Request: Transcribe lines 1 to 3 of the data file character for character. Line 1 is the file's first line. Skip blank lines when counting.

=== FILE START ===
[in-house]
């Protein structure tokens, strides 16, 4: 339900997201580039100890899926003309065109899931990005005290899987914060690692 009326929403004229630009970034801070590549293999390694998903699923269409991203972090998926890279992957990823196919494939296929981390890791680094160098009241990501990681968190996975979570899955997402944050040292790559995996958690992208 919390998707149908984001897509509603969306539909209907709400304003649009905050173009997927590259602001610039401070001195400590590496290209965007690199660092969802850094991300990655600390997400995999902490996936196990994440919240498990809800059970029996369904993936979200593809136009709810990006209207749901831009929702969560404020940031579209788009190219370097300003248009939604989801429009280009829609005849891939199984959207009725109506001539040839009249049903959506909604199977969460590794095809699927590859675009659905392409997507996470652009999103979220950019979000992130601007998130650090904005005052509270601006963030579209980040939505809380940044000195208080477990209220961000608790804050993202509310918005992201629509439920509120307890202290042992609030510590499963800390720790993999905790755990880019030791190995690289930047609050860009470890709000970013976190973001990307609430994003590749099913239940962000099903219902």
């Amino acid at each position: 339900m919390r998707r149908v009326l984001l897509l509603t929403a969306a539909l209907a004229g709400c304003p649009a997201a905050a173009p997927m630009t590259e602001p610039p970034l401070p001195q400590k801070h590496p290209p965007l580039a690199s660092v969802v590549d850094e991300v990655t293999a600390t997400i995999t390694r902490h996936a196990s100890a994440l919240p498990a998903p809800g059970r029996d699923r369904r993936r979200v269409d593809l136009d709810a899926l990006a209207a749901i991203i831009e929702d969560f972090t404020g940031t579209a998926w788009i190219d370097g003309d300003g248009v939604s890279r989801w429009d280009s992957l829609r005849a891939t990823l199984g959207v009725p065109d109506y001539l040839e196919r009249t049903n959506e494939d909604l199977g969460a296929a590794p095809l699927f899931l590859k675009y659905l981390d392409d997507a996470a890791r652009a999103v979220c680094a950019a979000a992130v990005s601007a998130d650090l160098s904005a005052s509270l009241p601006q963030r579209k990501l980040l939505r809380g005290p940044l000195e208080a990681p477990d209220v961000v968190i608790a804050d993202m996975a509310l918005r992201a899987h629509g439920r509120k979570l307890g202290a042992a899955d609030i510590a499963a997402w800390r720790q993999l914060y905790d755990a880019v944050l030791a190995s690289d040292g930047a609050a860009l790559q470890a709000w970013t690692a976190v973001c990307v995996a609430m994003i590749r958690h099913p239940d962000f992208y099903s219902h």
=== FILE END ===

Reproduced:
[in-house]
């Protein structure tokens, strides 16, 4: 339900997201580039100890899926003309065109899931990005005290899987914060690692 009326929403004229630009970034801070590549293999390694998903699923269409991203972090998926890279992957990823196919494939296929981390890791680094160098009241990501990681968190996975979570899955997402944050040292790559995996958690992208 919390998707149908984001897509509603969306539909209907709400304003649009905050173009997927590259602001610039401070001195400590590496290209965007690199660092969802850094991300990655600390997400995999902490996936196990994440919240498990809800059970029996369904993936979200593809136009709810990006209207749901831009929702969560404020940031579209788009190219370097300003248009939604989801429009280009829609005849891939199984959207009725109506001539040839009249049903959506909604199977969460590794095809699927590859675009659905392409997507996470652009999103979220950019979000992130601007998130650090904005005052509270601006963030579209980040939505809380940044000195208080477990209220961000608790804050993202509310918005992201629509439920509120307890202290042992609030510590499963800390720790993999905790755990880019030791190995690289930047609050860009470890709000970013976190973001990307609430994003590749099913239940962000099903219902």
């Amino acid at each position: 339900m919390r998707r149908v009326l984001l897509l509603t929403a969306a539909l209907a004229g709400c304003p649009a997201a905050a173009p997927m630009t590259e602001p610039p970034l401070p001195q400590k801070h590496p290209p965007l580039a690199s660092v969802v590549d850094e991300v990655t293999a600390t997400i995999t390694r902490h996936a196990s100890a994440l919240p498990a998903p809800g059970r029996d699923r369904r993936r979200v269409d593809l136009d709810a899926l990006a209207a749901i991203i831009e929702d969560f972090t404020g940031t579209a998926w788009i190219d370097g003309d300003g248009v939604s890279r989801w429009d280009s992957l829609r005849a891939t990823l199984g959207v009725p065109d109506y001539l040839e196919r009249t049903n959506e494939d909604l199977g969460a296929a590794p095809l699927f899931l590859k675009y659905l981390d392409d997507a996470a890791r652009a999103v979220c680094a950019a979000a992130v990005s601007a998130d650090l160098s904005a005052s509270l009241p601006q963030r579209k990501l980040l939505r809380g005290p940044l000195e208080a990681p477990d209220v961000v968190i608790a804050d993202m996975a509310l918005r992201a899987h629509g439920r509120k979570l307890g202290a042992a899955d609030i510590a499963a997402w800390r720790q993999l914060y905790d755990a880019v944050l030791a190995s690289d040292g930047a609050a860009l790559q470890a709000w970013t690692a976190v973001c990307v995996a609430m994003i590749r958690h099913p239940d962000f992208y099903s219902h």